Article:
Three Series BMWs have been the mainstay of their brand since the 1980s. Not only has the company built these cars in the tens of millions, they have also served for more than three decades as a major platform for BMW’s motor-sporting success.
The downside of this success and the low prices generated by quite recent cars is serious dilution of BMW’s status and prestige. When young punters in mildly affluent regions of suburbia can spend less than $10K to slap a P Plate on the back end of a 330Ci soft-top you know your brand is trashed – or at best trashy.
The E46 began life in 1997, with the first 328 model cars reaching Australia in 1999. A year later the 330i sedan, 330Ci coupe and convertible were introduced with prices starting at $90,000 and climbing to a quite reasonable $105,000 for the soft-top.
So competitive was the luxury car market of the day that by 2007 when the massively equipped SMG Highline convertible was replaced by a 335 model, its basic price had risen to just $113,000.
The E46 was marginally larger than the E36 range it replaced, sitting on a wheelbase 25mm longer and adding 47mm in body width. Changes to materials used and construction techniques delivered a more rigid body-shell – especially in convertible form – with greater occupant protection in the event of a serious crash.
Coupes are effective as classy, low-cost transport for singles or couples. However the back seat also offers sufficient head and leg-room to accommodate a couple of children in decent comfort. Any with a sunroof steal some head-room but the boot is decent sized for a sporty car.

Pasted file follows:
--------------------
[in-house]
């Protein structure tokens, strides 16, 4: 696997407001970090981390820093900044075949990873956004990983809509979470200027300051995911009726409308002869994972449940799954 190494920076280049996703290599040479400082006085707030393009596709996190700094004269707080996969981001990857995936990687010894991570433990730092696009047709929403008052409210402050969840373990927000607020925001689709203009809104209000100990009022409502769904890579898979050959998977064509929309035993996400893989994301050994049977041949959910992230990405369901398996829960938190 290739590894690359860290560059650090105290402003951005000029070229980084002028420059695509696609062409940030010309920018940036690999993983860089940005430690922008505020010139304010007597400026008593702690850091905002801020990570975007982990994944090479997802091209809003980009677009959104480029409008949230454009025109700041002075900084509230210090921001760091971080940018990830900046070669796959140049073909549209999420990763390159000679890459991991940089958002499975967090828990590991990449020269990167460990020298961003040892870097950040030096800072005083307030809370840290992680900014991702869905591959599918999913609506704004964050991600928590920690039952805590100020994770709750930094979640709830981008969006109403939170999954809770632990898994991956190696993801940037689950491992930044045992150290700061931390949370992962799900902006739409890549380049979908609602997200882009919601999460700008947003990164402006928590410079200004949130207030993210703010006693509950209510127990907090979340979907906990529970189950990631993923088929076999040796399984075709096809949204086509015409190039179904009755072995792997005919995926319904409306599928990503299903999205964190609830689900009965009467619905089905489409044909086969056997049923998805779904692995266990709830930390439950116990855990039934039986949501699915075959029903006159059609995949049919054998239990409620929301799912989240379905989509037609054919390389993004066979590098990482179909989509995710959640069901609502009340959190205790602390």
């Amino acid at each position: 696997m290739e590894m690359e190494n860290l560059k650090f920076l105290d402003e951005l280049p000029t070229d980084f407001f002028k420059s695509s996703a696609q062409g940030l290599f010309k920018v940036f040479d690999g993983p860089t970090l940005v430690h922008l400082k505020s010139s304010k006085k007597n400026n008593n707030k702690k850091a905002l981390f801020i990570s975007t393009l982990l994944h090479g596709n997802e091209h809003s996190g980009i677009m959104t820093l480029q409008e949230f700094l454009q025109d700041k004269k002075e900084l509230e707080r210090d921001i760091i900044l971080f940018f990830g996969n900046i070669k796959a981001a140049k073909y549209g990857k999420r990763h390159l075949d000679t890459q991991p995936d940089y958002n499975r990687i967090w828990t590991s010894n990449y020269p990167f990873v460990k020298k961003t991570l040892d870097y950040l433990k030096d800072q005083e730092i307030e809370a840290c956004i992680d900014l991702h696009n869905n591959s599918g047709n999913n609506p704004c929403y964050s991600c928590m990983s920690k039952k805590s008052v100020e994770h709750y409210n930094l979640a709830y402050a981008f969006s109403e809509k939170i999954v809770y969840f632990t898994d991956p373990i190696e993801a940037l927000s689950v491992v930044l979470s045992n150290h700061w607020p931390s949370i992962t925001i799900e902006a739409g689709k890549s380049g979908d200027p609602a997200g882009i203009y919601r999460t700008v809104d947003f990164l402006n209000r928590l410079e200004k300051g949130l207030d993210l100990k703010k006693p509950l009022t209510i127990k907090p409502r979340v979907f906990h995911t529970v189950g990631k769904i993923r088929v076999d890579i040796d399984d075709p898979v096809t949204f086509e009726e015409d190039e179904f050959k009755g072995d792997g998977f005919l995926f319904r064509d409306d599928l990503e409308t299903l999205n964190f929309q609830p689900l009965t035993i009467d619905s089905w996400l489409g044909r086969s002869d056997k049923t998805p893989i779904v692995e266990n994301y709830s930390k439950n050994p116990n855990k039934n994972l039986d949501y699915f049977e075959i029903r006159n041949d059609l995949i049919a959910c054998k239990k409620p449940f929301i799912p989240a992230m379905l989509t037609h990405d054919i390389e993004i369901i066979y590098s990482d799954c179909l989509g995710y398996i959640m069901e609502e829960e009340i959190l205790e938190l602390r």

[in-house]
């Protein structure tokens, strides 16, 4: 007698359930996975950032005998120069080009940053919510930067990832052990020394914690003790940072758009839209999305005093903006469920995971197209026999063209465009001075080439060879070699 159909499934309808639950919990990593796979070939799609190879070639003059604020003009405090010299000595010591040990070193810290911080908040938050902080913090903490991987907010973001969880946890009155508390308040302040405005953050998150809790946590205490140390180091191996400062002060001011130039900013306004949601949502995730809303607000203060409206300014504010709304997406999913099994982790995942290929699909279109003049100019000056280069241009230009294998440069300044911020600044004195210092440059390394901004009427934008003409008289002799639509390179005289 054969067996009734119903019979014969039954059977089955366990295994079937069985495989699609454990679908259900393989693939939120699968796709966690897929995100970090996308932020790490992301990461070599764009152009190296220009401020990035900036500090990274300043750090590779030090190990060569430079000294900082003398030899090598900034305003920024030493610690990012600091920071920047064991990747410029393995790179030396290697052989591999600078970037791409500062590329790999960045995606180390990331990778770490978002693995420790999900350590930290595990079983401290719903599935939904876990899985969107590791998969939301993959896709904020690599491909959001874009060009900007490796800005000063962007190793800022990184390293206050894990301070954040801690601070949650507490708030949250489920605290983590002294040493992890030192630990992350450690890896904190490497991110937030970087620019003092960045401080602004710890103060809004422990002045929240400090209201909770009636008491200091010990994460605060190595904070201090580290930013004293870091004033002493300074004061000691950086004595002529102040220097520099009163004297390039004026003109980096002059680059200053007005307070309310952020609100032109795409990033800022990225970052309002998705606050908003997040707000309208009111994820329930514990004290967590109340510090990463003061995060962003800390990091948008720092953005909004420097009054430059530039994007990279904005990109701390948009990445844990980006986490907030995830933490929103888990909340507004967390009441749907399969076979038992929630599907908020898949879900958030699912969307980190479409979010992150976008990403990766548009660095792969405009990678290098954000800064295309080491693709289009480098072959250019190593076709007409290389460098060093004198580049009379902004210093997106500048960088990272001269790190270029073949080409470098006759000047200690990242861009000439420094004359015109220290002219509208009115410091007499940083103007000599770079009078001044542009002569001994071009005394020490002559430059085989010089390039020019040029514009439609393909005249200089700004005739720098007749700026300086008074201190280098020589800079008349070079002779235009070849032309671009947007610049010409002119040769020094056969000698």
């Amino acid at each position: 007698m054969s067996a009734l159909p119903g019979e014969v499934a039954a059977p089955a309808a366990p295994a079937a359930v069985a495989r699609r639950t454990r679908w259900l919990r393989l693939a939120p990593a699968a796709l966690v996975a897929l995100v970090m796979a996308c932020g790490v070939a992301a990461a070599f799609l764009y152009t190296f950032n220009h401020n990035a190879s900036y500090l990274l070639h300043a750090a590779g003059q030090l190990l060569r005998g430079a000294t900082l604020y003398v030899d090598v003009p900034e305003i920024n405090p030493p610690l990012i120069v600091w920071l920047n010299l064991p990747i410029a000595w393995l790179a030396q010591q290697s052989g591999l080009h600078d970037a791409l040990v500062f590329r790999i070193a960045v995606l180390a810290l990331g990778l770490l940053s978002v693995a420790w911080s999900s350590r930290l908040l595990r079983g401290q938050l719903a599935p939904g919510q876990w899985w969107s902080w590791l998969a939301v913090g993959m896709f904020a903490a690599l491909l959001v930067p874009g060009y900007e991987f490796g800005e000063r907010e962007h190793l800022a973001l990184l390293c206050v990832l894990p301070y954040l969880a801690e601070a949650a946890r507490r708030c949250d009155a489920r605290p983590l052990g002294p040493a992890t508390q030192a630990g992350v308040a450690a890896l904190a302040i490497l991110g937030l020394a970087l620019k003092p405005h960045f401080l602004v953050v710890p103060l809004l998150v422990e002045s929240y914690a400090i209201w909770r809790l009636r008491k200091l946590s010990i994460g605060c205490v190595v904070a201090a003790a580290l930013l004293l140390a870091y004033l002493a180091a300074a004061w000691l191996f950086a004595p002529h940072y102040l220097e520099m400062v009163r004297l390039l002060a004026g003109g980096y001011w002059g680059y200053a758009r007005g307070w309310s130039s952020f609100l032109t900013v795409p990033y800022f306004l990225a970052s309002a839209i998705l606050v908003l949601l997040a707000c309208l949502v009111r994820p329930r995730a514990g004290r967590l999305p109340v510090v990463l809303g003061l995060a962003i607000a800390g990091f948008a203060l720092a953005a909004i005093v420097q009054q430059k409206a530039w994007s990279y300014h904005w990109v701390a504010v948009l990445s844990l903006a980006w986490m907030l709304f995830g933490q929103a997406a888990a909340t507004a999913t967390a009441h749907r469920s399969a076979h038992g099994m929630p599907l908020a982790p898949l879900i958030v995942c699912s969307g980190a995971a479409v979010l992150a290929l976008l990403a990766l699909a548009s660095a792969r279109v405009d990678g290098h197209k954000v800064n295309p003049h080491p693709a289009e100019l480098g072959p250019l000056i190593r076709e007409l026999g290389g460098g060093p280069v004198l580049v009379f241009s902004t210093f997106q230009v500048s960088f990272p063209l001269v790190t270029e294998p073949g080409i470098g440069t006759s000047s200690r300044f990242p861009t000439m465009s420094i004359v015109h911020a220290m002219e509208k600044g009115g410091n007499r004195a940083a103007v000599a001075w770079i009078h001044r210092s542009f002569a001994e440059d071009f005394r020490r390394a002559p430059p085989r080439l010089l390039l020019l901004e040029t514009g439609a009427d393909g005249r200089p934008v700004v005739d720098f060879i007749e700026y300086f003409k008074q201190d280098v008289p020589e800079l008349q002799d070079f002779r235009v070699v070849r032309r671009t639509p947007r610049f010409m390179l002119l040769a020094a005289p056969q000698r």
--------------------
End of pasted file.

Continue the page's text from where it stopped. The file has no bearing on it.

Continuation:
The M54 straight-six is a nice rather than brutish engine with smooth delivery of its 170kW and strong mid-range acceleration. The downside of this and other BMW engines of similar age is the VANOS variable valve timing system which suffers durability problems as its components age.
Acceleration using the automatic’s Sport mode is brisk – 80-110km/h in 4.5 seconds – and while the manual transmission is undoubtedly more fun when whistling down a mountain pass, 330 owners will spend more time staring at the brake lights of the car ahead than ridiculing advisory speed signs.
BMWs of this age and in this price bracket are still very viable as regular transport, so the more convenience and safety items the better. By the end of its model run in 2006 the Sport Special Edition coupe cost $103,000 and was loaded with items including a television screen and 10-stack Harmon Kardon Premium sound system.
Choosing a 2006 model convertible and spending $14,000 as opposed to $8000 on a similar car built in 2001 will deliver goodies like Xenon headlights, a revamped dash with bigger and more functional display screen, bigger wheels and lower-profile tyres.
In other respects the newer car should be displaying less wear and fewer kilometres. Some older, low kilometre cars are cheap and might appear to be bargains until a specialist starts listing all of the components that have deteriorated so badly due to age that they need replacement.